Saturday, August 15, 2009

Turning a closed loop...

I learned this method for turning a loop from a Vogue pattern a couple of years ago and it has made my life so much easier. Now, turning a loop that is open on both ends is not too much of a hassle, particularly if you have a loop turner, but with a loop that is closed on one end (like our apron straps) it can be tricky. There isn't anywhere to hook your loop turner! So, here is how I do it.Start with your trimmed loop.
Get a big 'ole needle. I use a giant embroidery needle. Thread it with sturdy thread. The color doesn't matter. I used fluorescent orange so that y'all could see it.
Put a stitch into the seam allowance near the stitched corner.
Tie it off snugly. You don't want this to come untied while you are trying to turn your loop!!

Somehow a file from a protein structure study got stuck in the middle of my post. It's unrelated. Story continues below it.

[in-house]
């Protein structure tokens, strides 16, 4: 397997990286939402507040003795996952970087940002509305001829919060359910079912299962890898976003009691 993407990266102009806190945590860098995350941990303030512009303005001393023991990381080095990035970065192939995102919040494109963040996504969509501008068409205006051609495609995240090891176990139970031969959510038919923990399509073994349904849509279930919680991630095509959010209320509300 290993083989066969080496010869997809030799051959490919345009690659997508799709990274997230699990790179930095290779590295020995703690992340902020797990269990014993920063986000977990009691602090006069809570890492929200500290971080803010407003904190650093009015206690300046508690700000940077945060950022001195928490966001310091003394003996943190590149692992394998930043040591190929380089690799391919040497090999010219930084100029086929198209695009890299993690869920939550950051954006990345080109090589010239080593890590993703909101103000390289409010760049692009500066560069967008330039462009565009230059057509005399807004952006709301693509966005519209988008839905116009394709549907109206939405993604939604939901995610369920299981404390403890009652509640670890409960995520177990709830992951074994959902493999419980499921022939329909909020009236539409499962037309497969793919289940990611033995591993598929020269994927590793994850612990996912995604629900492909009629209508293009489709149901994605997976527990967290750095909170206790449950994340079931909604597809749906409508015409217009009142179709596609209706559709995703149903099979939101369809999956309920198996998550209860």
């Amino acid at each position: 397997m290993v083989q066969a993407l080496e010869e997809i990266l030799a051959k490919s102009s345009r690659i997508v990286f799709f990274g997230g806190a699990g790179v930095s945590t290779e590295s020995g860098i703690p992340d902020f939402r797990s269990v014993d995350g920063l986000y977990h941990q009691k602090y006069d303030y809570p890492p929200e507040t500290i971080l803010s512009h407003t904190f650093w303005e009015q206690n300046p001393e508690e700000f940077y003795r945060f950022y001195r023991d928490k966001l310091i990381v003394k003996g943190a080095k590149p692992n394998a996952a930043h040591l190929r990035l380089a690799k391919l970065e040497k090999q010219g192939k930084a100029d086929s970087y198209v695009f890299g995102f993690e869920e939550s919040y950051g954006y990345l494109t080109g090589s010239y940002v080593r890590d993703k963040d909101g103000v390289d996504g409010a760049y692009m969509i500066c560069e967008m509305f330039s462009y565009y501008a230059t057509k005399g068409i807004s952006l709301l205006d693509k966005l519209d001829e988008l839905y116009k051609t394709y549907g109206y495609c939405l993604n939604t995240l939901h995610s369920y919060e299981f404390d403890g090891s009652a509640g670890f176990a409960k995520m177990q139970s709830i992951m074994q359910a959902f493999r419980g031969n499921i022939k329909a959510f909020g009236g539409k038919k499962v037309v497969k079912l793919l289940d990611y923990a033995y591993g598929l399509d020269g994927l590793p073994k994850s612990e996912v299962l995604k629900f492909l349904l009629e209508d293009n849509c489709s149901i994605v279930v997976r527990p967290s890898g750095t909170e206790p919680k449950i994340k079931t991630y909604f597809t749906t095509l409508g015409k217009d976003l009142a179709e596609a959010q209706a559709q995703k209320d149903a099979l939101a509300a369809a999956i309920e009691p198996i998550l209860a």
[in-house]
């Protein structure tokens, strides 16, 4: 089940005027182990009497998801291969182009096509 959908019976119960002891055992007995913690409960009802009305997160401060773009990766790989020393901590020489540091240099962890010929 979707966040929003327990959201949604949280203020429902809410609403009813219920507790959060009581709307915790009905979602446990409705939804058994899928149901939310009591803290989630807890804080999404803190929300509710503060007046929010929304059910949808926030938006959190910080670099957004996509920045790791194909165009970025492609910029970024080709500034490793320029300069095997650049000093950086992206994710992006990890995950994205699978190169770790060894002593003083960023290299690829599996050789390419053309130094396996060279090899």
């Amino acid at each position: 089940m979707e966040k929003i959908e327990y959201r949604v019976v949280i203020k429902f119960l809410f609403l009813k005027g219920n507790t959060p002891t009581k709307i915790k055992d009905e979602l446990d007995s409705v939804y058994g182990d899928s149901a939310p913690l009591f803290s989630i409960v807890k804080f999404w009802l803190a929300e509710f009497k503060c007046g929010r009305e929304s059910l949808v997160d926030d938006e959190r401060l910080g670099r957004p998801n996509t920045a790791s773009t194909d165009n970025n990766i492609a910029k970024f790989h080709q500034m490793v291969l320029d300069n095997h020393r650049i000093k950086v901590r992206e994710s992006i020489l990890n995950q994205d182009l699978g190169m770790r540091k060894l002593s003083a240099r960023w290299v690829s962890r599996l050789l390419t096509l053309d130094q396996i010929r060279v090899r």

Gently insert the needle between the two layers of fabric and in between two stitches as close to the point where you pivoted your stitching as possible.
"Thread" your big needle through the loop. Be careful not to come through the fabric. This is why I use a big needle. It is easier to keep a hold of!
Here is what is likely looks like up top. You can see my orange knot at the corner. The fabric is bunching up around the knot, trying to turn!
With your fingers, gently tuck the knot into the loop.
Then VERY gently so as to not break your thread or your knot, pull the needle while working the fabric over itself.
When you see the corner coming out the end, you can just yank it the rest of the way. You're home free!
Now you just have to straighten it out and press it. An added bonus is that since you pulled the loop through at the corner, your stitched corner comes out nice and sharp, with a very professional look.

Tomorrow I'll tackle lining up straps within the facing.


Beth said...

This seems like a very useful tip. I will be checking this page again, when I am sitting with closed loops in front of me! Thanks!

EFKaplan said...

I learned this one for turning doll arms: Use a wide-caliber straw and a chopstick.